Thursday, May 25, 2017

Winter is Coming

"The devil is no fool. He can get people feeling about heaven the way they ought to feel about hell. He can make them fear the means of grace the way they do not fear sin. And he does so, not by light but by obscurity, not by realities but by shadows, not by clarity and substance but by dreams and the creatures of psychosis."
-- Thomas Merton
Alfred Hitchcock's The Birds premiered in New York City 54 years ago and for 54 years audiences have asked the movie the same basic question: Why do the birds attack? You could fill a small library with the monographs and books which have tried to answer the question, almost all of them throwing up their hands in confusion, cliché, or pedantry: God's punishment of Man; Nature's punishment of Man; Fate; Science; the Unknown; the Absurd. Or mere storytelling incompetence and exhaustion on the part of an aging, burned-out director (in Pauline Kael's aging, burned-out "analysis"). Yet the movie, I think, provides the answer, a mystery solved consistent with Alfred Hitchcock's chain of wounded masterpieces beginning with The Wrong Man (1956) and ending with Marnie (1964) -- a run of artistic achievement equal to any of the 20th Century.

When do the birds attack?
Gulls attack Melanie Daniels (Tippi Hedren) when she reverts to posing and primping, after exposing herself emotionally to Mitch Brenner (Rod Taylor) by finding out where he lives, buying love birds for his little sister's birthday, traveling to his family home in Bodega Bay, and dropping off the love birds. Love birds.
A gull crashes into Annie Hayworth's (Suzanne Pleshette's) door after Annie and Melanie have opened their hearts and emotional secrets to each other -- their love for Mitch -- on a night of full moon. Perhaps a warning to them from the witch of the Bay: Lydia (Jessica Tandy), Mitch Brenner's mother.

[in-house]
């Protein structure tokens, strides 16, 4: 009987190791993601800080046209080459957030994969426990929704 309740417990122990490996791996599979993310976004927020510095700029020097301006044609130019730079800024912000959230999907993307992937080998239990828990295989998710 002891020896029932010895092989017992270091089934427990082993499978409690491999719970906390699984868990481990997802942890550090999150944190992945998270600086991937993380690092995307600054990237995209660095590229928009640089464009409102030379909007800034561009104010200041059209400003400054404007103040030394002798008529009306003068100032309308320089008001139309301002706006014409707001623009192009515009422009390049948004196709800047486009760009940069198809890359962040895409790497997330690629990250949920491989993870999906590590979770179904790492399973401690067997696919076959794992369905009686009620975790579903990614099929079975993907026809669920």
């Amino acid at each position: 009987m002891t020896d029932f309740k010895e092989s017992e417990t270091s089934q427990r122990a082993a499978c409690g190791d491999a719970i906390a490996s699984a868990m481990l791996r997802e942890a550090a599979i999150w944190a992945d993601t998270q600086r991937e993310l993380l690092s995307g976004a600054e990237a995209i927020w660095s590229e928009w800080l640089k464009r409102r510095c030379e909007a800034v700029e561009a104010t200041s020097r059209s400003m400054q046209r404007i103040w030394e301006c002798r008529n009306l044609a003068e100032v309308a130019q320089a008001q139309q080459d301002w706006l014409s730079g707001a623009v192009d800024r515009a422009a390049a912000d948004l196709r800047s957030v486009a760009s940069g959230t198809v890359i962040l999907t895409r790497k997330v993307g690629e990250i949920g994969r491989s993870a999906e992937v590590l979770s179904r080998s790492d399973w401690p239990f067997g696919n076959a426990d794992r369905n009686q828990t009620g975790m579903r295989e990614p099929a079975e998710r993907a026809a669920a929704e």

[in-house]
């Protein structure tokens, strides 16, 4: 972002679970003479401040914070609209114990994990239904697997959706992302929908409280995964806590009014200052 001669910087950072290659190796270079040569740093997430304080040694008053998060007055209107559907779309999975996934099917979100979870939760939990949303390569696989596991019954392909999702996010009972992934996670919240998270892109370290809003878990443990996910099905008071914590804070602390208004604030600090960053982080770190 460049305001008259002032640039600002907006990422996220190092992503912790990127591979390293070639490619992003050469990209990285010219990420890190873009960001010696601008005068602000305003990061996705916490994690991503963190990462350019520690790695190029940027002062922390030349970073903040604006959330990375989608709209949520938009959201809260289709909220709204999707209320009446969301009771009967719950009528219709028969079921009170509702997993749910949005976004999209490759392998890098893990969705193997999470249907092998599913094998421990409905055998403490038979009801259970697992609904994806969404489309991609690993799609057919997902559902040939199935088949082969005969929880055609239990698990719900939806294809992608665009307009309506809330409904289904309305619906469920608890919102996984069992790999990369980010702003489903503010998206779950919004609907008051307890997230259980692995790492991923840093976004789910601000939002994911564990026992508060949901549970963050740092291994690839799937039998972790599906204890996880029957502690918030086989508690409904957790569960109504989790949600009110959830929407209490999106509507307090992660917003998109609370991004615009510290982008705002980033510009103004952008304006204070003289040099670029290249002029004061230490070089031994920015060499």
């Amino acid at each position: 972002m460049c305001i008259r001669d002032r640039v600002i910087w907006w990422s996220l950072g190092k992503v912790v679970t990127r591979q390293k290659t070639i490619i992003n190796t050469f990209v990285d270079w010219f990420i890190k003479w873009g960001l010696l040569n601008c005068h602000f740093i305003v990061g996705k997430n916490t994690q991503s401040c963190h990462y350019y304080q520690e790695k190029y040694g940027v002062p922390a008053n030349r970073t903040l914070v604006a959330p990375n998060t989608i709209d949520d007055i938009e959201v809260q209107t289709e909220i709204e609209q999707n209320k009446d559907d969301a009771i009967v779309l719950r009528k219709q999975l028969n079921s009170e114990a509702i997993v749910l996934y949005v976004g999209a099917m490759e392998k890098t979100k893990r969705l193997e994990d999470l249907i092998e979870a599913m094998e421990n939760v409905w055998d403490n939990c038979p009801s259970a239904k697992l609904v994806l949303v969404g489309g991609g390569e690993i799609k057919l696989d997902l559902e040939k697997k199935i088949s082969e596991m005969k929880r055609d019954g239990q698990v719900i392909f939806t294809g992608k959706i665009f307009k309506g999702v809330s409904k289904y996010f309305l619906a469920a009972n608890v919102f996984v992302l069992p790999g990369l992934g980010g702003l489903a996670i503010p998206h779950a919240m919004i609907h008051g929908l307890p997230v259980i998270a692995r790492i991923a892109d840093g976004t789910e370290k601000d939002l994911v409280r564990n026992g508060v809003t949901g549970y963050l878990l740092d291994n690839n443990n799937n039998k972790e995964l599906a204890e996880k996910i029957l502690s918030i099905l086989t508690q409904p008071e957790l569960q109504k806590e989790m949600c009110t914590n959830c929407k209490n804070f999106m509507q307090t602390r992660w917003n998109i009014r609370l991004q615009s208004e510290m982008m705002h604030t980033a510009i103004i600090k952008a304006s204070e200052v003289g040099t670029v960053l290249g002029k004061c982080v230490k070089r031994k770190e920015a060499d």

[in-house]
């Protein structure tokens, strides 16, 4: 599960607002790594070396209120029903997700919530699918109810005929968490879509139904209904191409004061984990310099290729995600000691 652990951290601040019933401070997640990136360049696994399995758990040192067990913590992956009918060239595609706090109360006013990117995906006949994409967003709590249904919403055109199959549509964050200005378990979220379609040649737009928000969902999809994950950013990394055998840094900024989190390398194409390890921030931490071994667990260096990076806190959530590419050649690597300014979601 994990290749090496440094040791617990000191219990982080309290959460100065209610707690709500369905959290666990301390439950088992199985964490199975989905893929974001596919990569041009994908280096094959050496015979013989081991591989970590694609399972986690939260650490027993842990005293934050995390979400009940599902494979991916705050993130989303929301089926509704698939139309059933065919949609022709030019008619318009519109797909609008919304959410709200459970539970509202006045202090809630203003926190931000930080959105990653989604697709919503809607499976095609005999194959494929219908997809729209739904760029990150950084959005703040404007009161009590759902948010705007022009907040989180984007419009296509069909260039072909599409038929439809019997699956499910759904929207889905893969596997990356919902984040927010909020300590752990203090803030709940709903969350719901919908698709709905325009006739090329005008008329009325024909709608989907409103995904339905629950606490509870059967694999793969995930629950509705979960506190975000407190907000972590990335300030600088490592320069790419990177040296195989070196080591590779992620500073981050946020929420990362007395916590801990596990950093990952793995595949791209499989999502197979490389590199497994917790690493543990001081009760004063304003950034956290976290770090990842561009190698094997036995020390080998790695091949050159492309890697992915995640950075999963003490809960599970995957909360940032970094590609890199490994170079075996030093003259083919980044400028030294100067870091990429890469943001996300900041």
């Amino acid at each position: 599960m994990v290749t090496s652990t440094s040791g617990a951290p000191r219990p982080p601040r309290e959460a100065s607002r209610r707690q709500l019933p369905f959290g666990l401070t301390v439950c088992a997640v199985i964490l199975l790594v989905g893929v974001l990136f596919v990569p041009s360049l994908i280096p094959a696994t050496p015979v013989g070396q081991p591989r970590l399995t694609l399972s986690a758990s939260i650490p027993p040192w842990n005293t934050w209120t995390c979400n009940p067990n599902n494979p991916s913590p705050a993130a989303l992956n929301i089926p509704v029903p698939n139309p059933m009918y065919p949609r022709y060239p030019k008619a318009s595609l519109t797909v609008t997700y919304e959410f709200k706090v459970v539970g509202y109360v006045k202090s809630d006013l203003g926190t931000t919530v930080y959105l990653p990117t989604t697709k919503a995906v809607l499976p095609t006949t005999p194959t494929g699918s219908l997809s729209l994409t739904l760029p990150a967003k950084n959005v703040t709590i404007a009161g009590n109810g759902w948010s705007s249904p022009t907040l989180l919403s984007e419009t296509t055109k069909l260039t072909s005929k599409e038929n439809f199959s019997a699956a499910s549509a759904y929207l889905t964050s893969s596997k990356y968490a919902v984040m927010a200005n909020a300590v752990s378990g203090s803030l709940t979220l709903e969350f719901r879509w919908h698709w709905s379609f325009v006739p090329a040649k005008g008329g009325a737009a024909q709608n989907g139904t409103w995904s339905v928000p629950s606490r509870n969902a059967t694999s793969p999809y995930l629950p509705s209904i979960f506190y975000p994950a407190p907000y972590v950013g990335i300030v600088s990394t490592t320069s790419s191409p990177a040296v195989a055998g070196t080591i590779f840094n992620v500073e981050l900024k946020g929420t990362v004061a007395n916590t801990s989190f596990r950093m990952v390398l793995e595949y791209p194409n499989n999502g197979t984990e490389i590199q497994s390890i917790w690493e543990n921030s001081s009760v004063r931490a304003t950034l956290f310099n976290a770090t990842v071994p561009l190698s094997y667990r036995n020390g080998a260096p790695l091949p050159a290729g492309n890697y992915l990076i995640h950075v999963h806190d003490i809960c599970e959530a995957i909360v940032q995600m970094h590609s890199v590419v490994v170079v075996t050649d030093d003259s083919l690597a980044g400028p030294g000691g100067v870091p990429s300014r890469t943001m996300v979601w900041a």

Gulls attack the children at Cathy Brenner's (Veronica Cartwright's) birthday party -- immediately upon Melanie's revelation to Mitch of her hatred of her own abandoning mother: a crooning that opens the door to Mitch's own mother-hatred -- while Annie Hayworth, the junior witch of the town and its sole elementary school teacher, watches Mitch and Melanie talk among the dunes, as Lydia stands close by watching also. The birds attack the children. . .
Sparrows explode into the Brenner family house as Lydia's hysteria is made manifest, over Mitch's invitation to Melanie to sleep overnight in an upstairs bedroom.
Handsome neighbor Dan Fawcett -- whose chickens won't eat -- is murdered by crazy birds, his eyes eaten out -- mother Lydia's rage killing the man she'd been having an affair with (or hoping to) -- the better to focus on Mitch; the better to keep him near.
Crows attack Annie Hayworth's world, her school and school children, her house where Melanie Daniels is also staying -- the attack beginning instantly after Lydia sends Melanie to the school to check on Cathy Brenner's safety; Lydia willing to risk the sacrifice of her young daughter if it will forever take Melanie and Annie out from between herself and Mitch. Perhaps take Cathy out as well, another future rival.
At last, Lydia loses control, her nightmare of loss released into the open air, as her fury begins to destroy all. Her home and neighbors. Her town. Perhaps Mitch himself.
There are witches in Bodega Bay. And does in lovely human forms. And a cold calculating cunt on her way to becoming a doe. It is always overcast in Bodega Bay, the whole place haunted, the colors muted, earthtones exhausted, like a Braque. The only vibrancy here is the blood red of Annie Hayworth: she is the earth, the wounded, with heart and orgasm -- vows taken for life and the furies of vengeance if one is untrue to the depths of passion.

And something else. The personal panics of Hitchcock's characters seem born of their time. They can hear the ominous, distant drums. The powerful, perhaps smug, confidence of American life growing since the War is reaching a cross-roads -- the Eisenhower consensus is coming apart, so is the Nuclear Family, as sexual repression comes home to roost. Kennedy -- and Rod Taylor could be his twin -- as Fertility God. All the terrors and conflicts to come, as much of the best in American life is about to go away forever. He is in danger! So is the love. The Birds rejects the Kennedy promise. The call for togetherness and love, emotional exposure, sexual relaxation, will be destroyed. The year the movie is released will be the call's high point -- all downhill from here. Hitchcock rejects the promise -- not emotionally or spiritually -- but as a simple impossibility, as something forever out of character with the brutish, hateful, mob-oriented, and violent American "character." Togetherness will not work, cannot, against the furies of reaction to come, Just as he sensed in Psycho (1960) the new-born lone-gun Oswald sickness emerging from the American miasma, here Hitchcock senses the Kennedy hope -- and the doom it will soon face.